For those lawyers and legal services sector professionals about to gather in Mumbai for IDEX Legal’s Asia Law Firm Management Congress (ALFMC) April 20th – thoughts of legal market liberalization and change hastened by technology are taking center-stage.

But what do these things mean?  And what do they mean, in particular, for the legal services sector?  For your law firm?  For your legal career?  Simply put – legal market liberalization and technology are both a challenge to — as well as an opportunity for — the legal services sector.

Identify and capitalize upon opportunities in legal market liberalization  

Many might consider liberalization to be primarily a threat to domestic Indian law firms.  But liberalization in other Asia-Pacific jurisdictions demonstrates it often takes many years to take hold. And even the most open markets curtail the activities of foreign law firms in some ways — making it necessary for domestic firms to be involved in work brought or attracted by foreign firms. These liberalizations have also often provided significant opportunity for domestic law firms to partner with foreign law firms to act for clients which they might not have acted for were it not for these new, liberalization-driven relationships.

Does liberalization mean that competition among law firms will increase?  Yes it does. Both foreign firms versus domestics firms — as well as domestic firms versus domestic firms — will see more competition as a result of liberalization. But law firms that are able to see the opportunities that economic growth and investment represents – and plan and implement strategies to capitalize upon them – can and should see positive benefits.

For example, foreign investors and companies interested in opportunities in liberalized legal markets from Japan to Korea, Singapore to Malaysia, Indonesia to Vietnam – and elsewhere in the region – have seen opportunities created for local firms who undertake proactive and informed initiatives in practice development, international alliances, human resources, business development and marketing – among other areas.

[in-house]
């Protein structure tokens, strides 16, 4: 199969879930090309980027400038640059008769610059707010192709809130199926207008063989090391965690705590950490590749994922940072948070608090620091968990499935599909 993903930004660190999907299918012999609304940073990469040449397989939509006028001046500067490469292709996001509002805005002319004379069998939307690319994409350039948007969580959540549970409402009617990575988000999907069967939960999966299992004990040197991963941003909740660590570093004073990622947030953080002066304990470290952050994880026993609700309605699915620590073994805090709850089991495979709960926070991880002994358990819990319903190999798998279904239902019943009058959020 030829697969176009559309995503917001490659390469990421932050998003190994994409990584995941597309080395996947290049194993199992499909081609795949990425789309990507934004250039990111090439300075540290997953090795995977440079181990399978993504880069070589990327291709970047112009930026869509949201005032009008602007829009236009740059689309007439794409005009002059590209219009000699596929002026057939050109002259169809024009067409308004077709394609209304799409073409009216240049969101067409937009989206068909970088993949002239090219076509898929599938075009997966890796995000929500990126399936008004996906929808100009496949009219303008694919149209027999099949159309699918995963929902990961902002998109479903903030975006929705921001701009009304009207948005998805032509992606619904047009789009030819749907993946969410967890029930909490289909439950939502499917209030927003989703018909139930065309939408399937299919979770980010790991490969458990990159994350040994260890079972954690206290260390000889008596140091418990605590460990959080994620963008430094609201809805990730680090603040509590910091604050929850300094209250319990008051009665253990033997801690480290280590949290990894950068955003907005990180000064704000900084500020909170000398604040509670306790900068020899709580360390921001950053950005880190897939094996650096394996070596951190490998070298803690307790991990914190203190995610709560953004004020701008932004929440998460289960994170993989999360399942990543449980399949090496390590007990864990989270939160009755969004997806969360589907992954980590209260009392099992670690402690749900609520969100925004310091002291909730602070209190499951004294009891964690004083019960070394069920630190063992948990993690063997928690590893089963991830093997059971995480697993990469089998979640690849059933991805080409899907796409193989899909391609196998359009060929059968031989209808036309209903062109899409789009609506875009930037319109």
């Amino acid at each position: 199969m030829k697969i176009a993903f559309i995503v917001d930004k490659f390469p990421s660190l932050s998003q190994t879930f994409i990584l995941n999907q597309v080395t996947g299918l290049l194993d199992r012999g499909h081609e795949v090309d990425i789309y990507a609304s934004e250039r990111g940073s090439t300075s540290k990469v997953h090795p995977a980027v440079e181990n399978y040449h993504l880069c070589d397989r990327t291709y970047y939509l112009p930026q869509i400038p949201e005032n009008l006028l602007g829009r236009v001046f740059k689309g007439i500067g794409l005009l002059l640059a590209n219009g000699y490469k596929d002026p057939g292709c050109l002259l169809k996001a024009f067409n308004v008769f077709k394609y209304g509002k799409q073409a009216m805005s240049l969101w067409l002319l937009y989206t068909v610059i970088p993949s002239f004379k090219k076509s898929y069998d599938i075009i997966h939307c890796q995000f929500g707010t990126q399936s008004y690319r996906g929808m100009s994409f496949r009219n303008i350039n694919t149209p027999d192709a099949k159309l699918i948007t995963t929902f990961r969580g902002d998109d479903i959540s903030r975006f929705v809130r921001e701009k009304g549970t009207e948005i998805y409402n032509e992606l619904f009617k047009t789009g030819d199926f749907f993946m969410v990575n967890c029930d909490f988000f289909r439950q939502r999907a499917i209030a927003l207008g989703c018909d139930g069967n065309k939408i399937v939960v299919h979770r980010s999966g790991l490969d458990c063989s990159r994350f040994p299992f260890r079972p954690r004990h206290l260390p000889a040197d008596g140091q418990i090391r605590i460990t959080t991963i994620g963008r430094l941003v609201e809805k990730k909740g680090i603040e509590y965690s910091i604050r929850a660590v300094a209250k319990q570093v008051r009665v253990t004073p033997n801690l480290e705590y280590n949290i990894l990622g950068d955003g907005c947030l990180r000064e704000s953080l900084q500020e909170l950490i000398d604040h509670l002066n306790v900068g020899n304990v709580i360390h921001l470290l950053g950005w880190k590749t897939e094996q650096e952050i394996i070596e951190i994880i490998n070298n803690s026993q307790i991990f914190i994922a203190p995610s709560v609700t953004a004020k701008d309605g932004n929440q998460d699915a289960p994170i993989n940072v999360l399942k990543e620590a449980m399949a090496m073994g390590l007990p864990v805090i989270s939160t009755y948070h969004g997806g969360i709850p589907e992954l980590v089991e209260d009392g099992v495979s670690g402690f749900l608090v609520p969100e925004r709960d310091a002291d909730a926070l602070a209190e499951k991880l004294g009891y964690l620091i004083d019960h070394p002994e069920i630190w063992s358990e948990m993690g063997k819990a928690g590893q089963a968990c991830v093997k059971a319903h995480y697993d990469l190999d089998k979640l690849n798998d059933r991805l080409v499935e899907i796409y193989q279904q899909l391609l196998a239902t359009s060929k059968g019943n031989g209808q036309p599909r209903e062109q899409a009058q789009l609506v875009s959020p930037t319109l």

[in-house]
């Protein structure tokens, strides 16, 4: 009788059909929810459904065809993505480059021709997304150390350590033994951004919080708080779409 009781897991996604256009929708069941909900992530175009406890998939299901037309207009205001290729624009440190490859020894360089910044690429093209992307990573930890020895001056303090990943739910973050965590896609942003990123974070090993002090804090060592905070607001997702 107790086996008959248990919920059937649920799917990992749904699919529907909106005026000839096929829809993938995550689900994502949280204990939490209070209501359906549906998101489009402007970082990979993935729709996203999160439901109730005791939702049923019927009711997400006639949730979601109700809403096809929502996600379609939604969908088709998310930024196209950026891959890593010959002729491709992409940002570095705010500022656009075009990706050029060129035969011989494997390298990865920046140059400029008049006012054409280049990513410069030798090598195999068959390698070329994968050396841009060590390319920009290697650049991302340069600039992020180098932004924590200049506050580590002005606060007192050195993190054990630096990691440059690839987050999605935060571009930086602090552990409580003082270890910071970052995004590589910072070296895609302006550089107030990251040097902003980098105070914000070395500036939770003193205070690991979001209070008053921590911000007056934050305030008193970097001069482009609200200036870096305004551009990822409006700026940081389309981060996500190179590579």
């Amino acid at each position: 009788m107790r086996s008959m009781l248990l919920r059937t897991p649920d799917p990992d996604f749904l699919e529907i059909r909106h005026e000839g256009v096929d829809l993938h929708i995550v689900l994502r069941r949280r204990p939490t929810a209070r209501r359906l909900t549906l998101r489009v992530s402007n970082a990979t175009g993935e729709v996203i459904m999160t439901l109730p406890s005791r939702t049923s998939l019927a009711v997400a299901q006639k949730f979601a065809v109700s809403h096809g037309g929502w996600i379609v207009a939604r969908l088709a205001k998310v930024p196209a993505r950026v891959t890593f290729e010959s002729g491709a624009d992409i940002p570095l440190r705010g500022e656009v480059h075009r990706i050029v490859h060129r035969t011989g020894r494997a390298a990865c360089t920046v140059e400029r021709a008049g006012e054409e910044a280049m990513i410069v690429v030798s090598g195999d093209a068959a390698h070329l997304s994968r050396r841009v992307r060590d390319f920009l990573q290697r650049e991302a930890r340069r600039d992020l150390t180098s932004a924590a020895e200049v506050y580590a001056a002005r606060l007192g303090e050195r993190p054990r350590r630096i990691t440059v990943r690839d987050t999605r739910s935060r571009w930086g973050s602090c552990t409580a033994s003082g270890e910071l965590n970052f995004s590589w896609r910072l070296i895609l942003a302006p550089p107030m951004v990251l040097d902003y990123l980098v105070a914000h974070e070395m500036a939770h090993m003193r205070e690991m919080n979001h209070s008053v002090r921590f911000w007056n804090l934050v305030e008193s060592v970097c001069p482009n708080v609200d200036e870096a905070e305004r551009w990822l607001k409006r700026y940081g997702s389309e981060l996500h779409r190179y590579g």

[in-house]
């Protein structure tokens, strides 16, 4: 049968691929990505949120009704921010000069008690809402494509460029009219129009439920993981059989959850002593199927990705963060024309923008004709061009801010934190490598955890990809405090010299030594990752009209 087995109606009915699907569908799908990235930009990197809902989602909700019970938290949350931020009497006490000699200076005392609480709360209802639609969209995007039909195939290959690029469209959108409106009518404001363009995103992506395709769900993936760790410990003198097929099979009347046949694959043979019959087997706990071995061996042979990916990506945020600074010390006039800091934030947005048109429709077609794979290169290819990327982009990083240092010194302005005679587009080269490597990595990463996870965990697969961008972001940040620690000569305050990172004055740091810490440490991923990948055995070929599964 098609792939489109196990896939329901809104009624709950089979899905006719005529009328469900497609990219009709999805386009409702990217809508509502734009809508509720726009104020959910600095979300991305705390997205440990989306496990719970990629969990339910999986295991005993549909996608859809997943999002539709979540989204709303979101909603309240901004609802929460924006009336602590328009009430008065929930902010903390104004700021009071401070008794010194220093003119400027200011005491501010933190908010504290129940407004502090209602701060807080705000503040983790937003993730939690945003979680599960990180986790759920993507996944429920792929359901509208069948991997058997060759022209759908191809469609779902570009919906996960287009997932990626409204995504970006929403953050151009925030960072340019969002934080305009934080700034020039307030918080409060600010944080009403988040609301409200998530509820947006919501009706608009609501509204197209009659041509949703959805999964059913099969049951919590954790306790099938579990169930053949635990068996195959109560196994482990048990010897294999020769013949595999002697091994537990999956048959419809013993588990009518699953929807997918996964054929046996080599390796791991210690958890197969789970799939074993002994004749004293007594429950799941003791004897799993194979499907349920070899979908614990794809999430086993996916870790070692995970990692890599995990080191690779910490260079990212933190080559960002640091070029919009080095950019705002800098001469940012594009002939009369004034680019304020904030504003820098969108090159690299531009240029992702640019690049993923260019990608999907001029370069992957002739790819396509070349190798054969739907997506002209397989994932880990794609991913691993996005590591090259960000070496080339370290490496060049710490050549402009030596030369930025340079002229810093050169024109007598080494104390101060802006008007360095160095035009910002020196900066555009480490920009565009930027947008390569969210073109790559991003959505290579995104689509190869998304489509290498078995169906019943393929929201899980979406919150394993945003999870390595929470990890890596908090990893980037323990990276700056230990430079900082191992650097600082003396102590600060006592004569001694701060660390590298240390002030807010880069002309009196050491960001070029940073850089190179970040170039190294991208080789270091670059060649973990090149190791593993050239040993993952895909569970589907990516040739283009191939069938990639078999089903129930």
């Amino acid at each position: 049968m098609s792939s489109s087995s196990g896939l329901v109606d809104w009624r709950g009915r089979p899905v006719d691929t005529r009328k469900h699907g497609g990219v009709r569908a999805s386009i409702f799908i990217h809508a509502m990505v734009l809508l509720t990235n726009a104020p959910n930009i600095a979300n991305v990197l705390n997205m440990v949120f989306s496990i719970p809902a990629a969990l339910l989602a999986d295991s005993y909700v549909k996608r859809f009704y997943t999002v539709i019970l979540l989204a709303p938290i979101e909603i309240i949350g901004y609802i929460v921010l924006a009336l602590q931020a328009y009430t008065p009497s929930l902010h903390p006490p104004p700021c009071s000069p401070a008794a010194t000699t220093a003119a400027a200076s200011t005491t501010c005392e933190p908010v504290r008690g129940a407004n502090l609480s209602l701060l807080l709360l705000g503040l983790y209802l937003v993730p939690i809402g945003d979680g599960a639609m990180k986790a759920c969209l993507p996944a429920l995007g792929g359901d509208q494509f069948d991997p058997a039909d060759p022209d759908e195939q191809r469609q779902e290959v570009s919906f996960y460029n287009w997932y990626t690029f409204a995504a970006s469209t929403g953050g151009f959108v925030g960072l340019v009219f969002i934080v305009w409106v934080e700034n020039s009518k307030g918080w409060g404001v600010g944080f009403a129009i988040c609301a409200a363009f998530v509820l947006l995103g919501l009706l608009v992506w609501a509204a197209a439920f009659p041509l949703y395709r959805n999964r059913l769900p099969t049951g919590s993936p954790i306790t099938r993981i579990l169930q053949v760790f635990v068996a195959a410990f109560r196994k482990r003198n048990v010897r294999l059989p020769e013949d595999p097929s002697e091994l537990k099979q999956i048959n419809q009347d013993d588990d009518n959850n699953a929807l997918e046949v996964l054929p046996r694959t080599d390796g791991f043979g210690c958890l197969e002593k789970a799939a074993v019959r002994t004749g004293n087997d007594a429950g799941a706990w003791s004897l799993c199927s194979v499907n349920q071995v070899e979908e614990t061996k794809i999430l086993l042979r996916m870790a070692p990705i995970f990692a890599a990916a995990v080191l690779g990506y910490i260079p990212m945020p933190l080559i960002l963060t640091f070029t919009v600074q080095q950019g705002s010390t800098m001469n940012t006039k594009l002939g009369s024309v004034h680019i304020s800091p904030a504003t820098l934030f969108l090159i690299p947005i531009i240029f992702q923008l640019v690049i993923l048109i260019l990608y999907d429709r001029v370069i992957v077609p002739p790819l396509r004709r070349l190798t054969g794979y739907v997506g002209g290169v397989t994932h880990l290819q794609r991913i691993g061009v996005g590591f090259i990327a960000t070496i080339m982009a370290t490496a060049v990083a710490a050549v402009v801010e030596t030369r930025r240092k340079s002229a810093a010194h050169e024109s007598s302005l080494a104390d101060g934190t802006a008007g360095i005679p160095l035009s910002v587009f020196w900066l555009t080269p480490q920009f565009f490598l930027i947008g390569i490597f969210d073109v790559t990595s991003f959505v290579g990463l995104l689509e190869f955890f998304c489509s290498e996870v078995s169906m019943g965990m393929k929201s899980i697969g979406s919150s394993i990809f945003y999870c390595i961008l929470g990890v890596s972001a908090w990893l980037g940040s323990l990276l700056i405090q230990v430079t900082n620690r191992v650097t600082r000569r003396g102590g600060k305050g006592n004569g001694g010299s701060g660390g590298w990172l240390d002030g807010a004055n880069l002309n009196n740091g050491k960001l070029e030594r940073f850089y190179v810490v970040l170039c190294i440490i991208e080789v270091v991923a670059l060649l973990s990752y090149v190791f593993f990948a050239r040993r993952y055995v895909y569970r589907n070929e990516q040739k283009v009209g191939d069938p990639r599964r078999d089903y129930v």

Technology is both disrupting and empowering law firms and legal services companies

Technology is a vast area of both disruption and empowerment for law firms, individual lawyers and legal services sector companies alike.  Indeed, technology applied to the legal services sector is impacting almost every aspect of legal practice — from human resources to marketing and business development, practice management to pricing of legal services.

What lawyers and legal services sector professionals might seek to come away with from the conference is a deeper understanding of the breadth and depth of change taking place as a result of technology in the legal services space globally, regionally and in India specifically.

NewLaw

For example:  Were you aware there is a fast-growing business model in law commonly referred to as NewLaw which is pioneering lower cost and often virtual secondments into the general counsels office and taking market share from traditional law firms?  These often private equity-backed NewLaw firms are rapidly expanding in the Asia-Pacific region after much success in Europe and North America.  It would be surprising if they are not soon seen in India seeking to serve the needs of general counsel here.  Axiom Law, Korum Legal, Lexvoco, LOD-Lawyers on Demand and Eversheds Agile are just a few of the NewLaw firms currently operating in places like Singapore, Hong Kong, New Zealand and Australia.

Legal Document Startups